There are two most important things that you should consider whilst setting up a rework station. The first is that you must take all precautionary measures for electrostatic discharge (ESD)-sensitive components at the station. The second is that you should have all the correct tools for different jobs to make your rework more efficient.

ESD safety measures
Electronics is becoming smaller and faster but it is also becoming more sensitive towards ESD. The rework station needs to be specifically designed to minimise the effect of ESD, especially when various studies around the world have revealed that 60-90 per cent of defective devices are damaged due to ESD, and 70 per cent of these failures can be attributed to damage caused by ungrounded workers. So it becomes really important that you take ESD-control systems seriously, or otherwise, the losses can be astonishingly high.

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A basic ESD control rule is to ground all conductors including workers at the rework station. Grounding works very efficiently in ESD-control systems and reliably removes ESD to ground. For such a grounding system, it is important that the electrical wiring system of your lab is correct. All electrical outlets in your lab need to be evaluated for correct wiring of live, neutral and ground wires.

A wrist strap is an effective method for grounding the workers. The Electrostatic Discharge Association’s standard ANSI/ESD S1.1-2006 defines a wrist strap as an assembled device consisting of a wrist cuff and ground cord that provides electrical connection of a person’s skin to the ground. The standard document completely describes the parameters for evaluation, acceptance and functional testing of wrist straps. Whilst the document describes the whole set of mechanical and electrical parameters over which a wrist strap needs to be evaluated and accepted, the most important parameter amongst all is the wrist strap continuity and resistance, which should be 1 mega-ohm ±20 per cent, for acceptance. The document also suggests the testing procedure for the same. Whilst you are buying grounding materials, do check if they comply with the above-mentioned standard and specifications.

Fig. 1: ESD wrist strap
Fig. 1: ESD wrist strap

Now to ground rest of the conductors, including equipment lying on the workstations, ESD mats should be used which cover the complete bench top. Best practice is to use metal grounding hardware snaps and ground wires connecting the work surface mat to the common point ground. ANSI/ESD S4.1 standard defines test methods for evaluating and selecting work surface materials, new work surface installations and previously installed work surfaces.

The defined guidelines for work surface in the document are mentioned below:
1. Resistance-to-groundable point 1×106 to 1×109 ohms
2. Resistance from point to point ≥1 mega-ohm

These guidelines represent a range of resistances that have been proven to provide protection in the manufacturing environment. If the mat’s resistance is too low, static transfers to the mat will be so fast that a spark is created. This spark is an ESD and will damage electronic devices. If the mat’s resistance is too high, static transfers to the mat will be so slow that the items placed on the mat will not lose their charge. When the item is removed from the mat, it will still have a static charge and be capable of discharging to other items. Vinyl and rubber are the materials that are widely used in making these types of mats. Vinyl is used in most cases. Rubber is used in situations where required resistance to heat and chemicals is high.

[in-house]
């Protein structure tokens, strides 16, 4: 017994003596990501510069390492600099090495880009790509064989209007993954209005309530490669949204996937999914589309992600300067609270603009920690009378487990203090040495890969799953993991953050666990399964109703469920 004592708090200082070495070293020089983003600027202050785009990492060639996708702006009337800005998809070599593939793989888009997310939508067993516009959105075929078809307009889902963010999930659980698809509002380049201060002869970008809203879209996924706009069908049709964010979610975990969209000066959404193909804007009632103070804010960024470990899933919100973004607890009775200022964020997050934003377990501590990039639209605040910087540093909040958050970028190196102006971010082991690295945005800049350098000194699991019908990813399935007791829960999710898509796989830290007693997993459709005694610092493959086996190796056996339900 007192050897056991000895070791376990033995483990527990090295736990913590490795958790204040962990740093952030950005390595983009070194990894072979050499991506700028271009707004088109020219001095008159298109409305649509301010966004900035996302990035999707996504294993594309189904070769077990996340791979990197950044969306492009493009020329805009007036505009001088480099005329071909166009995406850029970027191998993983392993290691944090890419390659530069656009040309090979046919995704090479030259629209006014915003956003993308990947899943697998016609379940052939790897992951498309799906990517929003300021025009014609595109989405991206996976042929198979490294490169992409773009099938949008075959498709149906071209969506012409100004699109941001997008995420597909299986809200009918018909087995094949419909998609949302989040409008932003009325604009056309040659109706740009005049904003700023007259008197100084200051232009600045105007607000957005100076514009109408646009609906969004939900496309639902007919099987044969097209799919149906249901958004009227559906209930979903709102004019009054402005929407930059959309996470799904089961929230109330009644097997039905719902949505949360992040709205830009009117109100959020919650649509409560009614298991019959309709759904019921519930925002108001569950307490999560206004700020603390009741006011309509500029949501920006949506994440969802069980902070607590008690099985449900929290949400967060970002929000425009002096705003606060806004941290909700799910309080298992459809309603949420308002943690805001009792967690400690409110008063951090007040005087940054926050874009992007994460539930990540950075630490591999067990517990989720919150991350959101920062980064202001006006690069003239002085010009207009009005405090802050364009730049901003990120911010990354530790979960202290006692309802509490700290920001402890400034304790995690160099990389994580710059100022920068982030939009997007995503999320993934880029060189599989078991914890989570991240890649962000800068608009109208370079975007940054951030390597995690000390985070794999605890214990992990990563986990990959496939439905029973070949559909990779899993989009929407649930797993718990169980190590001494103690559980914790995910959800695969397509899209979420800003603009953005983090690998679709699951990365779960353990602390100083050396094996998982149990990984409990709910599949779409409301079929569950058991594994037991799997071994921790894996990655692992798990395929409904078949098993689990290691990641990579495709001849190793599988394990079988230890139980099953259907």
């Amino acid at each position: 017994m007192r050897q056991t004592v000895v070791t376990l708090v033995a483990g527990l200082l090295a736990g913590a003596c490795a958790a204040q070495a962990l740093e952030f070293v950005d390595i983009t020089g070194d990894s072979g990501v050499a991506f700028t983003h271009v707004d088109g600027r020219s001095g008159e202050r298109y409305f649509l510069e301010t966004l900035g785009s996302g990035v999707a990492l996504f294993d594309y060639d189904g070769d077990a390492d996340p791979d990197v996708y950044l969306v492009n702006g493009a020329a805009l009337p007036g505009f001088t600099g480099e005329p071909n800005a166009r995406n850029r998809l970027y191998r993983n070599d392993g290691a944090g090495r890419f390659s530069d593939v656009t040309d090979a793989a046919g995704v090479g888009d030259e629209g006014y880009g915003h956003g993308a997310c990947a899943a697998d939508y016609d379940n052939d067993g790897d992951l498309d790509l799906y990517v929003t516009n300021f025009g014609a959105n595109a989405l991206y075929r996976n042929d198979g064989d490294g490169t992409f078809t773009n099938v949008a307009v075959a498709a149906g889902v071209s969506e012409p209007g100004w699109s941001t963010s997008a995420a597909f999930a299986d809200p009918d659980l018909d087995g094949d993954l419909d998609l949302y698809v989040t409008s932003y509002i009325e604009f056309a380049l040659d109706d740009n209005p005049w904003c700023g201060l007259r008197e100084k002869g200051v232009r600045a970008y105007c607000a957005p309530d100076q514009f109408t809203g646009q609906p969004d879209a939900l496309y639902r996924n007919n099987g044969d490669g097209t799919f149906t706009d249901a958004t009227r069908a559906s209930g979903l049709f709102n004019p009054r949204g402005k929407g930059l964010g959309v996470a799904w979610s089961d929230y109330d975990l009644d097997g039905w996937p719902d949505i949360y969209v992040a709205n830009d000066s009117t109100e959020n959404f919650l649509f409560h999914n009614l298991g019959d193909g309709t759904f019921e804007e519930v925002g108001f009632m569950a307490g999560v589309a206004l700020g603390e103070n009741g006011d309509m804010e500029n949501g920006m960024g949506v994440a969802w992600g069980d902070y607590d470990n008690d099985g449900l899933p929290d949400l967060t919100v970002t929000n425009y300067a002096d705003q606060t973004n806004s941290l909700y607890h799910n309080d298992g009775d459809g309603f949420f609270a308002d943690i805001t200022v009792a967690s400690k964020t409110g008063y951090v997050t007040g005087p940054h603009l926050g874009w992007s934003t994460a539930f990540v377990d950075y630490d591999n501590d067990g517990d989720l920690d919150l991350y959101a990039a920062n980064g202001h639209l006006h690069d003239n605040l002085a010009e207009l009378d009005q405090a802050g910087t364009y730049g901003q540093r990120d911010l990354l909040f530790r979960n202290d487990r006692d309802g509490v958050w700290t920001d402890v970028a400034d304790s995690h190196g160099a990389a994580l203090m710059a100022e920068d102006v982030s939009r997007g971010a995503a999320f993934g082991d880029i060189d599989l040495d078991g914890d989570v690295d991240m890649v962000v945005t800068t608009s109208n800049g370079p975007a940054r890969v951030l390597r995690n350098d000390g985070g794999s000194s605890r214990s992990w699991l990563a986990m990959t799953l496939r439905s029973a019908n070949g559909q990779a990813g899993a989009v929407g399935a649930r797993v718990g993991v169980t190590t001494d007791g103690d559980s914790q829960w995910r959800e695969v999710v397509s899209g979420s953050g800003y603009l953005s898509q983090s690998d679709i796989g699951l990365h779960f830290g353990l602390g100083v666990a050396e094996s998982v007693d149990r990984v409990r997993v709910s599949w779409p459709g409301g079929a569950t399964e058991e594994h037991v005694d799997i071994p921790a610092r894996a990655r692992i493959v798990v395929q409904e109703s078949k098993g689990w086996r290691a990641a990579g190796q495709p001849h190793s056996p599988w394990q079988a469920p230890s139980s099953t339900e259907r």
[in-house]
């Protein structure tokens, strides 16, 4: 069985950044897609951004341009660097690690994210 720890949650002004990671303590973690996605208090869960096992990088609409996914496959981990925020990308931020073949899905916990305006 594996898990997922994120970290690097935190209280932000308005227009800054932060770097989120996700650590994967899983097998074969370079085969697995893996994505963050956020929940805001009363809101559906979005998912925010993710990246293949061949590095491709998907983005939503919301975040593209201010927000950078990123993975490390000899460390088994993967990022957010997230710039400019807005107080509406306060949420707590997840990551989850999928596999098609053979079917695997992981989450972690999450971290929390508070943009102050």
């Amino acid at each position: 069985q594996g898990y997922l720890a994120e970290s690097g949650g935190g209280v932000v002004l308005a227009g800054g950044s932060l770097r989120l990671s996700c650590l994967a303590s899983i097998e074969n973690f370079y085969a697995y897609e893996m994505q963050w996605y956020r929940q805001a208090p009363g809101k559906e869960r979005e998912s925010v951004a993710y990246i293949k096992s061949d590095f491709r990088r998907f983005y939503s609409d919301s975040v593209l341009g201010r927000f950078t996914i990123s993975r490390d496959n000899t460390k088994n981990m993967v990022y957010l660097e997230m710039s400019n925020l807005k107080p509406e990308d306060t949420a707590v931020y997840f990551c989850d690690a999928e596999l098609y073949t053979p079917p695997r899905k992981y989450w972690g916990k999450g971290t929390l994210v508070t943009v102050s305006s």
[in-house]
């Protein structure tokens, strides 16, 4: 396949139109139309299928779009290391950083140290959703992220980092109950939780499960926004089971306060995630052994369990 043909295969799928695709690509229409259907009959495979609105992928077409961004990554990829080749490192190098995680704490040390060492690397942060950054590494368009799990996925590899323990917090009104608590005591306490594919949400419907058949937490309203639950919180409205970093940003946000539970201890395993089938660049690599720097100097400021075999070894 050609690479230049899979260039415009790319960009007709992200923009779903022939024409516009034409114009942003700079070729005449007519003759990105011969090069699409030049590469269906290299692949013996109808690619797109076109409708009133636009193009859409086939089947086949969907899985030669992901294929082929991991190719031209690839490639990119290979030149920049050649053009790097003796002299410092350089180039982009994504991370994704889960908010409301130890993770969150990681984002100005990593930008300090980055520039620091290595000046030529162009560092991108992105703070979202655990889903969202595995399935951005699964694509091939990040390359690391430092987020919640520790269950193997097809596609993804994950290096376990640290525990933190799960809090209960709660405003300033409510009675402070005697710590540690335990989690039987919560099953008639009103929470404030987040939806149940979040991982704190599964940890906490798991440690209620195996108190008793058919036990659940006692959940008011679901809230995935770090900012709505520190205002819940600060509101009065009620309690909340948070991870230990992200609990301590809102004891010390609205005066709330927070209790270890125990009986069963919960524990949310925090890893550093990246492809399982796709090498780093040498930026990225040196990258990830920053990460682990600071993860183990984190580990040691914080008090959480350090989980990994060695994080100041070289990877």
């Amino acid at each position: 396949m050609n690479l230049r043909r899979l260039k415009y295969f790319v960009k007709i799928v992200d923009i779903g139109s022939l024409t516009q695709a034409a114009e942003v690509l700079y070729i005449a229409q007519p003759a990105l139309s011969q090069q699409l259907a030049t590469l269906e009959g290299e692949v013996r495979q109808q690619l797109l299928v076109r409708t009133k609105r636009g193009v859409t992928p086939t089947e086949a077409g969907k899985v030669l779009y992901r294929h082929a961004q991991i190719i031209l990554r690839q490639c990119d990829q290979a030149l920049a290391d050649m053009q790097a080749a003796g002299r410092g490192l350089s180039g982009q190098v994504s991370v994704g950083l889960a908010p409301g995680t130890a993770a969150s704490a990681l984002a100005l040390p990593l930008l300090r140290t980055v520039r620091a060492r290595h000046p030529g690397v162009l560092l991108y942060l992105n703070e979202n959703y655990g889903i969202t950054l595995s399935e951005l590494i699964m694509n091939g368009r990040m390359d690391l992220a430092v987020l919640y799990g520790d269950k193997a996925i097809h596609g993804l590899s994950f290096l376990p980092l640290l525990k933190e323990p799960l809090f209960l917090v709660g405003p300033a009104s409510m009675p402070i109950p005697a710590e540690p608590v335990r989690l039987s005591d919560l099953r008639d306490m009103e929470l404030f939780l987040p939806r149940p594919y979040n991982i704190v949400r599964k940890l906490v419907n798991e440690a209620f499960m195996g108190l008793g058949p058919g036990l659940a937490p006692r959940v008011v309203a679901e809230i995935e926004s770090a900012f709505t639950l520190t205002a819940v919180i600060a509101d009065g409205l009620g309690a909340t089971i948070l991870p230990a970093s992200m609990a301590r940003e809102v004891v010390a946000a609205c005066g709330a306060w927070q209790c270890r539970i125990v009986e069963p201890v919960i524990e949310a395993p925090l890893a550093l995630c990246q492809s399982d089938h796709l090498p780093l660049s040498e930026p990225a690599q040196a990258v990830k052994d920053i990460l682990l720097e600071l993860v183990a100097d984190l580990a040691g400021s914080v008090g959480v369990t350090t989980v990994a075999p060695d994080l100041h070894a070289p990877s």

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When you are working with sensitive electronic components, you should consider buying all the equipment for your workstation that is tagged as anti-static or ESD-safe. The materials mentioned below are optional but can be used for better electrostatic protected area (EPA):
1. ESD tables, chairs and stools
2. ESD-safe toolkit (cutter, plier, desoldering pump, etc)
3. ESD-safe equipment like soldering iron
4. ESD-safe brush
5. ESD-safe trays, bins and cabinets

A bench-top ioniser can be used to neutralise ESDs at the workstation. This is the only ESD-control method available to neutralise ESDs on essential insulators or isolated conductors that may be at the workstation. The required limit according to ANSI/ESD S20.20 is less than ±50V offset voltage (balance). In addition to that, the discharge time to reduce +1000V to +100V and to reduce -1000V to -100V should also be measured. Faster the static elimination time, the better it is. Do look for one that strictly complies with the ANSI/ESD S20.20 standard. Refer Table I for anti-static components available from different vendors.

Correct and good-quality tools
It is easy to get away with cheap tools available in the market, but they may reduce the efficiency and quality of the job. Select each tool very carefully, considering your requirement in detail, to effectively set up the rework station. It is best if you can use all ESD-safe equipment and tools.

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